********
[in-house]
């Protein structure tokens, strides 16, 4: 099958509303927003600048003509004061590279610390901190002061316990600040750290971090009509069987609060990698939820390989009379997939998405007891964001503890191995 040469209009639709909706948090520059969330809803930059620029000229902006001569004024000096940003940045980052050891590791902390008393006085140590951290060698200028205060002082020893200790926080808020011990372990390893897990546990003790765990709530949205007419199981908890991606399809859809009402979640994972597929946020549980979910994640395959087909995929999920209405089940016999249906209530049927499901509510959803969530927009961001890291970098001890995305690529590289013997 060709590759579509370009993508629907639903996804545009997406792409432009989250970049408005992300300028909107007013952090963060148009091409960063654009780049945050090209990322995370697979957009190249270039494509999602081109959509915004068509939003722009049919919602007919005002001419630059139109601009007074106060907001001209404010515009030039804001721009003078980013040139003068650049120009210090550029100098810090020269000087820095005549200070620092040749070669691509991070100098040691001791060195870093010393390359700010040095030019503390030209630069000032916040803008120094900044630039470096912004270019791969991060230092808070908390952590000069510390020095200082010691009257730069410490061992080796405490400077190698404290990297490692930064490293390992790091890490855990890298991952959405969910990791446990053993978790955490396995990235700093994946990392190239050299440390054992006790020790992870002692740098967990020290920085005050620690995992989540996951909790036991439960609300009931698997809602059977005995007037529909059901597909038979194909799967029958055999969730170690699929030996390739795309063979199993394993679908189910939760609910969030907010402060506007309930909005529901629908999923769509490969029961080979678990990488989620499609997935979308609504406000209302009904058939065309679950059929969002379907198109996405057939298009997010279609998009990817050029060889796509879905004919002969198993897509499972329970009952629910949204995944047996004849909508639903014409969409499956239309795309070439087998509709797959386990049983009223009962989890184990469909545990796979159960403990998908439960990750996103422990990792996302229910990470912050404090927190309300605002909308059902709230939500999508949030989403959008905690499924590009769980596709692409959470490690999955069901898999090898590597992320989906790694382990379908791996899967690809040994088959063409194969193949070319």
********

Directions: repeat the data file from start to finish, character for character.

[in-house]
């Protein structure tokens, strides 16, 4: 099958509303927003600048003509004061590279610390901190002061316990600040750290971090009509069987609060990698939820390989009379997939998405007891964001503890191995 040469209009639709909706948090520059969330809803930059620029000229902006001569004024000096940003940045980052050891590791902390008393006085140590951290060698200028205060002082020893200790926080808020011990372990390893897990546990003790765990709530949205007419199981908890991606399809859809009402979640994972597929946020549980979910994640395959087909995929999920209405089940016999249906209530049927499901509510959803969530927009961001890291970098001890995305690529590289013997 060709590759579509370009993508629907639903996804545009997406792409432009989250970049408005992300300028909107007013952090963060148009091409960063654009780049945050090209990322995370697979957009190249270039494509999602081109959509915004068509939003722009049919919602007919005002001419630059139109601009007074106060907001001209404010515009030039804001721009003078980013040139003068650049120009210090550029100098810090020269000087820095005549200070620092040749070669691509991070100098040691001791060195870093010393390359700010040095030019503390030209630069000032916040803008120094900044630039470096912004270019791969991060230092808070908390952590000069510390020095200082010691009257730069410490061992080796405490400077190698404290990297490692930064490293390992790091890490855990890298991952959405969910990791446990053993978790955490396995990235700093994946990392190239050299440390054992006790020790992870002692740098967990020290920085005050620690995992989540996951909790036991439960609300009931698997809602059977005995007037529909059901597909038979194909799967029958055999969730170690699929030996390739795309063979199993394993679908189910939760609910969030907010402060506007309930909005529901629908999923769509490969029961080979678990990488989620499609997935979308609504406000209302009904058939065309679950059929969002379907198109996405057939298009997010279609998009990817050029060889796509879905004919002969198993897509499972329970009952629910949204995944047996004849909508639903014409969409499956239309795309070439087998509709797959386990049983009223009962989890184990469909545990796979159960403990998908439960990750996103422990990792996302229910990470912050404090927190309300605002909308059902709230939500999508949030989403959008905690499924590009769980596709692409959470490690999955069901898999090898590597992320989906790694382990379908791996899967690809040994088959063409194969193949070319």